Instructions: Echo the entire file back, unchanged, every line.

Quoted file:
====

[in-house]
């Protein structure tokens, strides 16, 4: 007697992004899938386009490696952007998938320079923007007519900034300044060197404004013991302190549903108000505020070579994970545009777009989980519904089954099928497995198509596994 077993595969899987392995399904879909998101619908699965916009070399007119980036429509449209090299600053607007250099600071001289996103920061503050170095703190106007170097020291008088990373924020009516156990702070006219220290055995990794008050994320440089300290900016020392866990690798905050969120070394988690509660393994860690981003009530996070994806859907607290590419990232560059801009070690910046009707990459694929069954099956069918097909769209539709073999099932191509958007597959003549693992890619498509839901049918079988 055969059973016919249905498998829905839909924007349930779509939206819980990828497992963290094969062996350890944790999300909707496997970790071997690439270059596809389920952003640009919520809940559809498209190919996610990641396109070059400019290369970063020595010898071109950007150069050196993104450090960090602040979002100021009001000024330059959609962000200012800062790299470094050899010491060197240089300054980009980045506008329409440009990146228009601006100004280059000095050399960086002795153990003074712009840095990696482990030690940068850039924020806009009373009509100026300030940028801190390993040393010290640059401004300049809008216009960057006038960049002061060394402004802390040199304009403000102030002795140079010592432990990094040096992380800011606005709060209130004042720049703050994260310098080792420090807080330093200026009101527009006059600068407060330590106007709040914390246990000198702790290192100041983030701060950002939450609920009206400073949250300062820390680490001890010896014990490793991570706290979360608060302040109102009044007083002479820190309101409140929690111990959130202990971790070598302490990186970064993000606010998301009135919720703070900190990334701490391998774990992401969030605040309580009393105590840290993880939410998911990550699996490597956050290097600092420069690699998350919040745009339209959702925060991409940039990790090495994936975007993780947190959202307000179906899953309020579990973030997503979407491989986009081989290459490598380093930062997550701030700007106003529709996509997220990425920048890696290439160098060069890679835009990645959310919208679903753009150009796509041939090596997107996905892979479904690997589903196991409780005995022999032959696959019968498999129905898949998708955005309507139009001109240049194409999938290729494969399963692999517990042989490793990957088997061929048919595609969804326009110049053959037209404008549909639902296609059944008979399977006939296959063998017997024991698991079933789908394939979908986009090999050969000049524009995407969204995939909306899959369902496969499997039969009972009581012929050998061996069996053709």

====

[in-house]
């Protein structure tokens, strides 16, 4: 007697992004899938386009490696952007998938320079923007007519900034300044060197404004013991302190549903108000505020070579994970545009777009989980519904089954099928497995198509596994 077993595969899987392995399904879909998101619908699965916009070399007119980036429509449209090299600053607007250099600071001289996103920061503050170095703190106007170097020291008088990373924020009516156990702070006219220290055995990794008050994320440089300290900016020392866990690798905050969120070394988690509660393994860690981003009530996070994806859907607290590419990232560059801009070690910046009707990459694929069954099956069918097909769209539709073999099932191509958007597959003549693992890619498509839901049918079988 055969059973016919249905498998829905839909924007349930779509939206819980990828497992963290094969062996350890944790999300909707496997970790071997690439270059596809389920952003640009919520809940559809498209190919996610990641396109070059400019290369970063020595010898071109950007150069050196993104450090960090602040979002100021009001000024330059959609962000200012800062790299470094050899010491060197240089300054980009980045506008329409440009990146228009601006100004280059000095050399960086002795153990003074712009840095990696482990030690940068850039924020806009009373009509100026300030940028801190390993040393010290640059401004300049809008216009960057006038960049002061060394402004802390040199304009403000102030002795140079010592432990990094040096992380800011606005709060209130004042720049703050994260310098080792420090807080330093200026009101527009006059600068407060330590106007709040914390246990000198702790290192100041983030701060950002939450609920009206400073949250300062820390680490001890010896014990490793991570706290979360608060302040109102009044007083002479820190309101409140929690111990959130202990971790070598302490990186970064993000606010998301009135919720703070900190990334701490391998774990992401969030605040309580009393105590840290993880939410998911990550699996490597956050290097600092420069690699998350919040745009339209959702925060991409940039990790090495994936975007993780947190959202307000179906899953309020579990973030997503979407491989986009081989290459490598380093930062997550701030700007106003529709996509997220990425920048890696290439160098060069890679835009990645959310919208679903753009150009796509041939090596997107996905892979479904690997589903196991409780005995022999032959696959019968498999129905898949998708955005309507139009001109240049194409999938290729494969399963692999517990042989490793990957088997061929048919595609969804326009110049053959037209404008549909639902296609059944008979399977006939296959063998017997024991698991079933789908394939979908986009090999050969000049524009995407969204995939909306899959369902496969499997039969009972009581012929050998061996069996053709």